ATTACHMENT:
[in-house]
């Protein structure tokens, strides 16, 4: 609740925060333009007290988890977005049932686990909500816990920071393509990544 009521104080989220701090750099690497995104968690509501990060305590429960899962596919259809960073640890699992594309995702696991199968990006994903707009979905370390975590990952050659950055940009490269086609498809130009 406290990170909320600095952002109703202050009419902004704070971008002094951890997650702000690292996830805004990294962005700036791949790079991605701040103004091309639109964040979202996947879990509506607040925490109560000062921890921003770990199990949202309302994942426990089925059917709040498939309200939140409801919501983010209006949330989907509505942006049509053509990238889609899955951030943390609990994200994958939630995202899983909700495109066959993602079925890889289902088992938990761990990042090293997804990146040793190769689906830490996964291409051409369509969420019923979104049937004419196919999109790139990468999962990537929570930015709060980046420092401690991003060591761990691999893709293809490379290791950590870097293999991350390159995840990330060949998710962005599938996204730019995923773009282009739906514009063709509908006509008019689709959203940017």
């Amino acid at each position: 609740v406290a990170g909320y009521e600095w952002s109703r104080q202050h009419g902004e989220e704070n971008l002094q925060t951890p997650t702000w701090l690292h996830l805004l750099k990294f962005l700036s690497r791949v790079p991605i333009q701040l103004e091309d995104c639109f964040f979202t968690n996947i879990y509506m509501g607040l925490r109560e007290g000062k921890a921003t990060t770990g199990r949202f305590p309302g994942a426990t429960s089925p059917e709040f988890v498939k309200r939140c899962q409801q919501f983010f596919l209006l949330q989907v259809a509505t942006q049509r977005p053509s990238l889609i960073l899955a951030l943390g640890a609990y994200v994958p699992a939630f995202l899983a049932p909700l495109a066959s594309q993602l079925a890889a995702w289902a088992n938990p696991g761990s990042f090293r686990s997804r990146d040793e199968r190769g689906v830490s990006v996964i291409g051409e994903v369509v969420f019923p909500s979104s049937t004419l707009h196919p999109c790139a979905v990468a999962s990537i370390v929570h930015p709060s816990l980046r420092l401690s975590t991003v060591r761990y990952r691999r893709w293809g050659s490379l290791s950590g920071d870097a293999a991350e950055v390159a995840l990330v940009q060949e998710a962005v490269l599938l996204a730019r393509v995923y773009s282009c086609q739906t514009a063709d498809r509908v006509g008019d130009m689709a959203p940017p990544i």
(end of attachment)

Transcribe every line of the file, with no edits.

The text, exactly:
[in-house]
């Protein structure tokens, strides 16, 4: 609740925060333009007290988890977005049932686990909500816990920071393509990544 009521104080989220701090750099690497995104968690509501990060305590429960899962596919259809960073640890699992594309995702696991199968990006994903707009979905370390975590990952050659950055940009490269086609498809130009 406290990170909320600095952002109703202050009419902004704070971008002094951890997650702000690292996830805004990294962005700036791949790079991605701040103004091309639109964040979202996947879990509506607040925490109560000062921890921003770990199990949202309302994942426990089925059917709040498939309200939140409801919501983010209006949330989907509505942006049509053509990238889609899955951030943390609990994200994958939630995202899983909700495109066959993602079925890889289902088992938990761990990042090293997804990146040793190769689906830490996964291409051409369509969420019923979104049937004419196919999109790139990468999962990537929570930015709060980046420092401690991003060591761990691999893709293809490379290791950590870097293999991350390159995840990330060949998710962005599938996204730019995923773009282009739906514009063709509908006509008019689709959203940017």
């Amino acid at each position: 609740v406290a990170g909320y009521e600095w952002s109703r104080q202050h009419g902004e989220e704070n971008l002094q925060t951890p997650t702000w701090l690292h996830l805004l750099k990294f962005l700036s690497r791949v790079p991605i333009q701040l103004e091309d995104c639109f964040f979202t968690n996947i879990y509506m509501g607040l925490r109560e007290g000062k921890a921003t990060t770990g199990r949202f305590p309302g994942a426990t429960s089925p059917e709040f988890v498939k309200r939140c899962q409801q919501f983010f596919l209006l949330q989907v259809a509505t942006q049509r977005p053509s990238l889609i960073l899955a951030l943390g640890a609990y994200v994958p699992a939630f995202l899983a049932p909700l495109a066959s594309q993602l079925a890889a995702w289902a088992n938990p696991g761990s990042f090293r686990s997804r990146d040793e199968r190769g689906v830490s990006v996964i291409g051409e994903v369509v969420f019923p909500s979104s049937t004419l707009h196919p999109c790139a979905v990468a999962s990537i370390v929570h930015p709060s816990l980046r420092l401690s975590t991003v060591r761990y990952r691999r893709w293809g050659s490379l290791s950590g920071d870097a293999a991350e950055v390159a995840l990330v940009q060949e998710a962005v490269l599938l996204a730019r393509v995923y773009s282009c086609q739906t514009a063709d498809r509908v006509g008019d130009m689709a959203p940017p990544i």